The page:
Belgian Government Approves Draft Bill for Establishment of Brussels International Business Court
On 27 October 2017, the Belgian government approved a draft bill for the creation of a Brussels International Business Court (the BIBC). As its name suggests, the BIBC will have jurisdiction to deal with international business and commercial disputes between companies or corporations.
With this initiative the Belgian government aims to enhance Belgian competitiveness and attractiveness at both EU and international levels and make Brussels a fast-growing hub for international dispute resolution. The establishment of the BIBC therefore complements the Belgian Centre for Arbitration (CEPANI)’s efforts in promoting Brussels as a key centre for arbitration (as demonstrated by the recently launched online platform providing assistance in organising arbitration proceedings in Brussels).
The main characteristics of the BIBC are the following:
– The working language of the BIBC will be English (meaning that written submissions, pleadings and judgments will be rendered in that language). The choice of English as functioning language constitutes a novelty in Belgian judicial law, as only the three official Belgian languages (French, Dutch and German) have been officially used and recognised by the Belgian courts until now;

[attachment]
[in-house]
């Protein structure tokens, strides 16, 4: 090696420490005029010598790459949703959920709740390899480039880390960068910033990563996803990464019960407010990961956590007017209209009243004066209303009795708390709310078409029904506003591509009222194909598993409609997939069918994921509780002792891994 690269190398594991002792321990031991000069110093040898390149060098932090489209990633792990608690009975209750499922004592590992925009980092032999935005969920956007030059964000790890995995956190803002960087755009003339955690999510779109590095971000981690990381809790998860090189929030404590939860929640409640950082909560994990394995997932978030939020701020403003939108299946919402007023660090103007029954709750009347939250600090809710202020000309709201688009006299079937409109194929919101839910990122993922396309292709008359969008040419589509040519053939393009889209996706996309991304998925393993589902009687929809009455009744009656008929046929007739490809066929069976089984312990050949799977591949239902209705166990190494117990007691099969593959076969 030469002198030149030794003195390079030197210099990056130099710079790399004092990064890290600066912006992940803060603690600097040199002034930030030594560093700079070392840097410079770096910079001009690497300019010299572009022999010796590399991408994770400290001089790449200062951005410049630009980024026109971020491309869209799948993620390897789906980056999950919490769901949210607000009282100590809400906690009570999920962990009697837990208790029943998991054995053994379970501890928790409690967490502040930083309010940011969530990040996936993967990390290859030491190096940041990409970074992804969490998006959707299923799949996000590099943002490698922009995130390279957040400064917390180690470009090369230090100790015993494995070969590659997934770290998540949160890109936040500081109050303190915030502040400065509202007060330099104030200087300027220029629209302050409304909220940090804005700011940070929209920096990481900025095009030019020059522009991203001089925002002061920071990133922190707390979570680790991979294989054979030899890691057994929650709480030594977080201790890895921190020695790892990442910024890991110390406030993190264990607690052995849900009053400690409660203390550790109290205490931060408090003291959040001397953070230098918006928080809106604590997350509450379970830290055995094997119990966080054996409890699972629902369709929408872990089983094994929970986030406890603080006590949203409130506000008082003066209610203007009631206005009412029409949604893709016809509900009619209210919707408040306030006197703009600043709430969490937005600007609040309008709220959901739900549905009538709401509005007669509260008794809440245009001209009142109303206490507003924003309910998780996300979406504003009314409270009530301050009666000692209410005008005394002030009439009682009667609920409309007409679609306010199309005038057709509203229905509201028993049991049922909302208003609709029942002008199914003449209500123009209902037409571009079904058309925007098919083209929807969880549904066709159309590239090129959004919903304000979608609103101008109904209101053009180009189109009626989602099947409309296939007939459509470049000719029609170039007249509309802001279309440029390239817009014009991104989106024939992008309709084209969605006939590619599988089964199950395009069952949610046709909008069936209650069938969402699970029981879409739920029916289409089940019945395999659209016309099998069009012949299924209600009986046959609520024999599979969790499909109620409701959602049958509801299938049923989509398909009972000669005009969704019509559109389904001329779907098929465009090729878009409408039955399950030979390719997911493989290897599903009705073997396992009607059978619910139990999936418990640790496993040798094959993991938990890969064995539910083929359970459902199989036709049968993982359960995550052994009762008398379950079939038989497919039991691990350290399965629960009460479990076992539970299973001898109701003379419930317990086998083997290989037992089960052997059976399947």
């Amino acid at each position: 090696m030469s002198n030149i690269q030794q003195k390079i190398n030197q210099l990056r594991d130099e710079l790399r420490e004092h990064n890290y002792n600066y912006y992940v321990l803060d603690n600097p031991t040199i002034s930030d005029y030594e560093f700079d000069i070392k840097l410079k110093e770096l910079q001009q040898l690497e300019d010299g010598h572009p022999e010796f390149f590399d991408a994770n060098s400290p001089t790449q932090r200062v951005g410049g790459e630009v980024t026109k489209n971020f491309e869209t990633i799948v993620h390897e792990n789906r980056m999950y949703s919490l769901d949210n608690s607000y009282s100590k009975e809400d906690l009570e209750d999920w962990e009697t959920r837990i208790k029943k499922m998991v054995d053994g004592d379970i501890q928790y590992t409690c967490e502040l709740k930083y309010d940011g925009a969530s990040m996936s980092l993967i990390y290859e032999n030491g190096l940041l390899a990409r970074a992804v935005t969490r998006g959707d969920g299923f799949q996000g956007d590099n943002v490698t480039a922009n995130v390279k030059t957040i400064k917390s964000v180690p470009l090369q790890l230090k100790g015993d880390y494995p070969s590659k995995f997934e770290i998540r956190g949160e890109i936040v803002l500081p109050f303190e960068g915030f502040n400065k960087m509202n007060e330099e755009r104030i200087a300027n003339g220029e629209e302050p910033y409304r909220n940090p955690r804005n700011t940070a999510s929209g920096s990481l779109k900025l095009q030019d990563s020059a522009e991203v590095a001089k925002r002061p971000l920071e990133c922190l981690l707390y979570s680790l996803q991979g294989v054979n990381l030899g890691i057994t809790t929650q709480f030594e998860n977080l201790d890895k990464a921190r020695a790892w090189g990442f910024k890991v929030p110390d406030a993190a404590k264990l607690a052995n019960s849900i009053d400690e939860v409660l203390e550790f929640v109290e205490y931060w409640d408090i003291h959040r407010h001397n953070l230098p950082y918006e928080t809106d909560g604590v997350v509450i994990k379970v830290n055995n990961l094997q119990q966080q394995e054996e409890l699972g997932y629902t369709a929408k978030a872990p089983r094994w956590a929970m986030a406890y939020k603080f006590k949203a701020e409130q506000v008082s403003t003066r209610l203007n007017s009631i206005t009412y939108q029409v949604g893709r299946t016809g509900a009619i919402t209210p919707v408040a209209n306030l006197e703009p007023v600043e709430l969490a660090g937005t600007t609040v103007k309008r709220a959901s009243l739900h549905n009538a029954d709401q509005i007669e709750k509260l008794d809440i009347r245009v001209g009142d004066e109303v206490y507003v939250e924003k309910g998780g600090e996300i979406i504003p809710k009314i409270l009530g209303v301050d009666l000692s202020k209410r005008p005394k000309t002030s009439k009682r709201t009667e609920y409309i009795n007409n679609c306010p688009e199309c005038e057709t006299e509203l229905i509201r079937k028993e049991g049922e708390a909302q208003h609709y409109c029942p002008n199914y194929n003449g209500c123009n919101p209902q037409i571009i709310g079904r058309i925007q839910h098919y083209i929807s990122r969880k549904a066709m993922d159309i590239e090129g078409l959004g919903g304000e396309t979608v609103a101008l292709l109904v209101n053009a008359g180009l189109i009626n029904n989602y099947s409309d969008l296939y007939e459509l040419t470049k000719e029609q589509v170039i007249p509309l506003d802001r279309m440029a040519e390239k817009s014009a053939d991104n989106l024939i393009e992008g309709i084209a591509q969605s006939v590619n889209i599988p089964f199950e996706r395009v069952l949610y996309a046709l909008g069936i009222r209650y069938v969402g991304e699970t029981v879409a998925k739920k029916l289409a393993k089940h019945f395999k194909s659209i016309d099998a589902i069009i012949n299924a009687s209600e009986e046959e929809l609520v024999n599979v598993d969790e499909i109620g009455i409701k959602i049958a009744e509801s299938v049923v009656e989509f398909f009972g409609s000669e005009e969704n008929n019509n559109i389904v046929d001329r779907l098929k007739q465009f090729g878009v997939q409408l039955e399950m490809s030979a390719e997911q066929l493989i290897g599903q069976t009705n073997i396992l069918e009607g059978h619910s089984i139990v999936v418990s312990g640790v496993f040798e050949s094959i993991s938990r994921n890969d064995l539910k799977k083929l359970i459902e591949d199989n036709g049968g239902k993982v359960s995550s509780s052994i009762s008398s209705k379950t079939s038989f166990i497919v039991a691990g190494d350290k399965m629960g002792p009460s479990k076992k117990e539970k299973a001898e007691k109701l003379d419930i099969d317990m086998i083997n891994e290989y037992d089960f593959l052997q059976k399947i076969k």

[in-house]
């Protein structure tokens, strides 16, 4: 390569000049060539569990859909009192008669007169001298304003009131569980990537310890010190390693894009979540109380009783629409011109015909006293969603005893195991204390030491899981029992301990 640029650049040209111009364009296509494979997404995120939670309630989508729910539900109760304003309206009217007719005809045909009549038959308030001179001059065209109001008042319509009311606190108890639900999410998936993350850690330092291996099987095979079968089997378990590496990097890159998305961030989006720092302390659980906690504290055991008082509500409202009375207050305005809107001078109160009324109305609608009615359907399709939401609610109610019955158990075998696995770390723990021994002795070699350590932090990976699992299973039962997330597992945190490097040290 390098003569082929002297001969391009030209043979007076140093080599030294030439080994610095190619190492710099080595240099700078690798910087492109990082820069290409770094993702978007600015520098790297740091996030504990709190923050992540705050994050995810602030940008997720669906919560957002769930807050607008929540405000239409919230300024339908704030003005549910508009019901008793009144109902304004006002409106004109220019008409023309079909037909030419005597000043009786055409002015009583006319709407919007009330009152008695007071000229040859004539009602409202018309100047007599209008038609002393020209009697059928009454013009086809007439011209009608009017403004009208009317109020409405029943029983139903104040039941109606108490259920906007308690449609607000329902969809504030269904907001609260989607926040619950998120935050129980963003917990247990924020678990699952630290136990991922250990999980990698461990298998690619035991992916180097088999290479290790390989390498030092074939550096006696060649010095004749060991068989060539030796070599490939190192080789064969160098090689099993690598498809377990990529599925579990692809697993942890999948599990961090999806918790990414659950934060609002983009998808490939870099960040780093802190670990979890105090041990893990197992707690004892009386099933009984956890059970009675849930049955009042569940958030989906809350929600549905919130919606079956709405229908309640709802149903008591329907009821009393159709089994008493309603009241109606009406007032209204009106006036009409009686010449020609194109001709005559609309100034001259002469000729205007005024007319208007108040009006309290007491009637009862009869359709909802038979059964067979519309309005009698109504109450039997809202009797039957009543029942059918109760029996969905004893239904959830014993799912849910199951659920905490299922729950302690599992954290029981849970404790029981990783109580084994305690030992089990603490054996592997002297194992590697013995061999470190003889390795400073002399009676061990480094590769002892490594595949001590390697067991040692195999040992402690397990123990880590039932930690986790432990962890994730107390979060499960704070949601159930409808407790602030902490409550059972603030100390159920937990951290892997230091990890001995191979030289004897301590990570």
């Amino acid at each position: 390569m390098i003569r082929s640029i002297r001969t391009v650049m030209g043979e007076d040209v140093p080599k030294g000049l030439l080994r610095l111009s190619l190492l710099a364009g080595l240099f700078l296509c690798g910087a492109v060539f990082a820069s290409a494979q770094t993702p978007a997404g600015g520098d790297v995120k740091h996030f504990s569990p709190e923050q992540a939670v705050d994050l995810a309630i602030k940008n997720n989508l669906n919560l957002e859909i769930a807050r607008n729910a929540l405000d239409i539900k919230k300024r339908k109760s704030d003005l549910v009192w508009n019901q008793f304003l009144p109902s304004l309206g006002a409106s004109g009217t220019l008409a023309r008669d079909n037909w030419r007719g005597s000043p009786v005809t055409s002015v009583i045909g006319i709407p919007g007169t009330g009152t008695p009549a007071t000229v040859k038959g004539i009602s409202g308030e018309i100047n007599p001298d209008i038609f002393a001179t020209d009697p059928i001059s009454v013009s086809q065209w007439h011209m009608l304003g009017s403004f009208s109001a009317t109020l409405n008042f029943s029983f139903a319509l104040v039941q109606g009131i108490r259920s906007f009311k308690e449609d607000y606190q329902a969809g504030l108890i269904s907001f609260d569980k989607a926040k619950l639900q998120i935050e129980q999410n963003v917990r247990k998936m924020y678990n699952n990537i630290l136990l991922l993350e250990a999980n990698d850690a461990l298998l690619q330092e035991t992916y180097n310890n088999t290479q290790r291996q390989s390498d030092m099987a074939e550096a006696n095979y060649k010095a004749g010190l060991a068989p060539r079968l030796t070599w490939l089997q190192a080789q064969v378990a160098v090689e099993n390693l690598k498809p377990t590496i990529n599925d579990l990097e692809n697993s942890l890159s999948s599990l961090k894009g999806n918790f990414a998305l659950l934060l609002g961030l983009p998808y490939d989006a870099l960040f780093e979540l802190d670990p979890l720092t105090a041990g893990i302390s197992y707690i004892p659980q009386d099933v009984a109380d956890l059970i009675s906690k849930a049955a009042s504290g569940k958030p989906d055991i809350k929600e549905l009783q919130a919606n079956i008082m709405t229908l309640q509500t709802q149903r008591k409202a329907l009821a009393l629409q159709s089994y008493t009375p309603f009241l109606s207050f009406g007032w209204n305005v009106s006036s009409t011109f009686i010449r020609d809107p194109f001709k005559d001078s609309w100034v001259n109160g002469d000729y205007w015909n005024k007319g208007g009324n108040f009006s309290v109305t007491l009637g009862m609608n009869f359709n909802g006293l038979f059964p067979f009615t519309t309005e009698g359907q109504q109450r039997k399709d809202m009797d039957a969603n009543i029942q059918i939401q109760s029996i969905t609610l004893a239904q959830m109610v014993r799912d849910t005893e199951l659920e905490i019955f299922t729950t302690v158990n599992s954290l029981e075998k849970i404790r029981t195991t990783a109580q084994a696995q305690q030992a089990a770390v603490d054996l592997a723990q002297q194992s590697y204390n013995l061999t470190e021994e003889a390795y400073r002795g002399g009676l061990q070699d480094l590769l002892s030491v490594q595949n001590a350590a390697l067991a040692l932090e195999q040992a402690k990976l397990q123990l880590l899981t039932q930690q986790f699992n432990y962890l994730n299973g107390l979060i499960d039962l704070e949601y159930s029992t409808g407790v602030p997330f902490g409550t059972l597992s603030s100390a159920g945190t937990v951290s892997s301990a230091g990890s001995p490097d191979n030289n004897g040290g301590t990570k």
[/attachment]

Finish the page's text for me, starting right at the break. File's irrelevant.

– The BIBC will be staffed with both professional judges and legal experts (i.e. non-professional judges) from domestic and foreign jurisdictions;
– Jurisdiction of the BIBC will be based on mutual consent between parties;
– The judgments handed down by the BIBC will, in principle, not be subject to appeal, with the exception of an appeal on points of law before the Belgian Supreme Court;
– The BIBC’s rules of procedure will be based mutatis mutandis on the UNCITRAL Model Law on International Commercial Arbitration;
– The BIBC should be self-financing (meaning that the court fees are likely to be higher than the levels currently prevailing before regular Belgian courts);
The Belgian government will soon submit the draft bill to the Belgian Council of State for advice. The draft bill will then be submitted to the Belgian Parliament for discussion and approval. It is only after the bill is approved by the Belgian Parliament and ratified by the King that the BIBC will officially be launched.